One of my favorite picture books of all time is We’re Going on a Bear Hunt by Michael Rosen. I was introduced to it one summer, almost twenty years ago, when I worked with a class of autistic children as a teaching assistant. This book was a particular favorite among the kids, and I read it aloud over and over and over. It’s a good thing for me that I fell in love with it.
It drew me in with its repetitive and rhythmic nature. And I enjoyed playfully acting out the story. Each section begins with the same chorus: We’re going on a bear hunt. We’re going to catch a big one. What a beautiful day! We’re not scared.
It then goes on as the bear-hunting family is confronted with one or another natural element—grass, a river, a snowstorm—that they must conquer in order to continue their hunt. And as they face each obstacle the family declares: We can’t go over it. We can’t go under it. Oh, no! We’ve got to go through it!
And so they proceed, relating the sounds they make going through each experience. Amid the grass it is: Swishy swashy! Swish swashy! Swishy swashy! In the river, it’s: Splash splosh! Splash splosh! Splash splosh!
My favorite though, is the mud the Thick, oozy mud. I like to think about it as I determine to tackle complications and struggles in my life—the small things, like going to the dentist; the big things, like submitting my novel; and the heartrending things, like my cat acting like she’s on death’s door (though, thankfully, she seems to be improving.)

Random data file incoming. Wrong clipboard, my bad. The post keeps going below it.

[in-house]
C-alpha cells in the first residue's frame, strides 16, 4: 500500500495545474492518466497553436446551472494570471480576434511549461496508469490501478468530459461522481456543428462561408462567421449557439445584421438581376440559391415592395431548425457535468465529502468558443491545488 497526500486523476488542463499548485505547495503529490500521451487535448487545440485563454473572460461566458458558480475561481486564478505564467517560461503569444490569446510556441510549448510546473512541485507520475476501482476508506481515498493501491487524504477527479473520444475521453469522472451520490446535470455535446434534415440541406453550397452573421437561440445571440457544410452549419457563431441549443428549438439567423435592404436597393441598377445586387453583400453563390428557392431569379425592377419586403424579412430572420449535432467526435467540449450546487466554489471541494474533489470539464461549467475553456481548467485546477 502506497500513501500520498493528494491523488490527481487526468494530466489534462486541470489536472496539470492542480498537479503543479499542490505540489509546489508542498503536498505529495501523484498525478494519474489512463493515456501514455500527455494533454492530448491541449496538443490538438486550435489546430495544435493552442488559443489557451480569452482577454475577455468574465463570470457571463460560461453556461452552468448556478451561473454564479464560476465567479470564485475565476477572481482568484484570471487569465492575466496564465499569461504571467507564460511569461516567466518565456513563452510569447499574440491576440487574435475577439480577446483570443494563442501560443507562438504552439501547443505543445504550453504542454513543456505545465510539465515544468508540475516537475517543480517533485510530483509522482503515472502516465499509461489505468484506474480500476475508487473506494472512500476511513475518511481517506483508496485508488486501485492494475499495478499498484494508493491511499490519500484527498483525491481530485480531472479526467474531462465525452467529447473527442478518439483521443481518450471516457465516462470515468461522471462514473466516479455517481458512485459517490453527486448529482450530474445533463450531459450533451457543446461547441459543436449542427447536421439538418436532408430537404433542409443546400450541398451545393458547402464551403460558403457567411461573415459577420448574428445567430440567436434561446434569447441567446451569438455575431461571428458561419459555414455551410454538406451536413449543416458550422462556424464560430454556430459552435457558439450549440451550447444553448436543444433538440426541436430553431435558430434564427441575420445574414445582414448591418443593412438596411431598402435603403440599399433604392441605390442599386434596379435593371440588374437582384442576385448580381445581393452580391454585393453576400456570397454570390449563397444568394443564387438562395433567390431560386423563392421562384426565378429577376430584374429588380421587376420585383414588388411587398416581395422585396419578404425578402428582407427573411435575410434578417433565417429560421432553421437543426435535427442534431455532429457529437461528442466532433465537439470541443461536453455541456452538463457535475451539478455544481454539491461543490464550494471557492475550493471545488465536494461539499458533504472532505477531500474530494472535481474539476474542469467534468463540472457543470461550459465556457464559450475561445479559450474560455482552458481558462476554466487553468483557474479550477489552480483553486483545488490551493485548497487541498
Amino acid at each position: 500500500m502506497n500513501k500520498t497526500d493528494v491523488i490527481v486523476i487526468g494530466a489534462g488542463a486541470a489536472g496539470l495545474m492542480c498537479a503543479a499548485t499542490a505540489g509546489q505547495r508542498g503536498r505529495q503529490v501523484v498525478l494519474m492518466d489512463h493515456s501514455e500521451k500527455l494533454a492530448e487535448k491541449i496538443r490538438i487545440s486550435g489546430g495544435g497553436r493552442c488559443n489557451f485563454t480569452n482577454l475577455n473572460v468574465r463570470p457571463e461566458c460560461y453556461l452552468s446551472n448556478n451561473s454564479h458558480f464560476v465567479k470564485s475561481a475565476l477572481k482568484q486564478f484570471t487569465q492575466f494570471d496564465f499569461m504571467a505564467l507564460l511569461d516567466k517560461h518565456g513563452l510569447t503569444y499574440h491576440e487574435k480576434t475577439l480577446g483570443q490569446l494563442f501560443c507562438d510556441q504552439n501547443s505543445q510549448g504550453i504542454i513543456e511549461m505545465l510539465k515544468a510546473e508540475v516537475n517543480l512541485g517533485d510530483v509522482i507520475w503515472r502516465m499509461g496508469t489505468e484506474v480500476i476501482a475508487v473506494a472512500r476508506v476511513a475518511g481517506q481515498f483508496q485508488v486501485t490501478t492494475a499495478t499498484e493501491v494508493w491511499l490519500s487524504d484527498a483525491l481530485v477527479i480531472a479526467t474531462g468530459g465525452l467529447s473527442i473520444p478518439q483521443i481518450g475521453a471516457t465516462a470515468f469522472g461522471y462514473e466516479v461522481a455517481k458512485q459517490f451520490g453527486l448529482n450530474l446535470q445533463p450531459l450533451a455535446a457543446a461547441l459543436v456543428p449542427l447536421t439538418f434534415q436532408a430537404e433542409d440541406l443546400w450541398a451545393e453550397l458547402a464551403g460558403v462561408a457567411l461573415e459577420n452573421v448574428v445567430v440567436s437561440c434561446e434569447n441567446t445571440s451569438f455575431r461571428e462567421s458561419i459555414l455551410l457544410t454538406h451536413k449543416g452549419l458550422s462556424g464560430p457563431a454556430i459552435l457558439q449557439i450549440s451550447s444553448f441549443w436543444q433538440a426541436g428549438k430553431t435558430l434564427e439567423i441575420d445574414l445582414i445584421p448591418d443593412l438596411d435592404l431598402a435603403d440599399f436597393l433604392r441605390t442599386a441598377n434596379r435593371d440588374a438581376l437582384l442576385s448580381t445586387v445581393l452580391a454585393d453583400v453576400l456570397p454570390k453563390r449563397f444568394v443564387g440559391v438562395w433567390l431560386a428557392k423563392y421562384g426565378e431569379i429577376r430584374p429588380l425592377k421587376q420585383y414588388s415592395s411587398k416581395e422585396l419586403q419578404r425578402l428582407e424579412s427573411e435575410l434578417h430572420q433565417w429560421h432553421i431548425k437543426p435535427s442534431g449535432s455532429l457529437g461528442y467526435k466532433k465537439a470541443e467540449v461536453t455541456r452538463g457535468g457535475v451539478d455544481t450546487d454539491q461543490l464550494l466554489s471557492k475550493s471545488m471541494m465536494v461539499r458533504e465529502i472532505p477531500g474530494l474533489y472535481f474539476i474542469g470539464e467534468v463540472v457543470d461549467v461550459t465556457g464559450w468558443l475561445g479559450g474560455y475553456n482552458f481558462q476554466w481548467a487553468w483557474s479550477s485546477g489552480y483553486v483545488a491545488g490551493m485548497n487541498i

I could wring my hands and rend my clothing at any of these things, but instead, I try to think about the mud. We can’t go over it. We can’t go under it. Oh, no! We’ve got to go through it! Reciting these words to myself helps me smile—however slightly. It makes me feel that things are a little less wrought with difficulty than they may immediately seem. Unpleasant though the situation may be, in some way or another, it’s a beautiful day! and the rest is all just mud to be gotten through. One step at a time.
Squelch, squerch! Squelch, squerch! Squelch, squerch!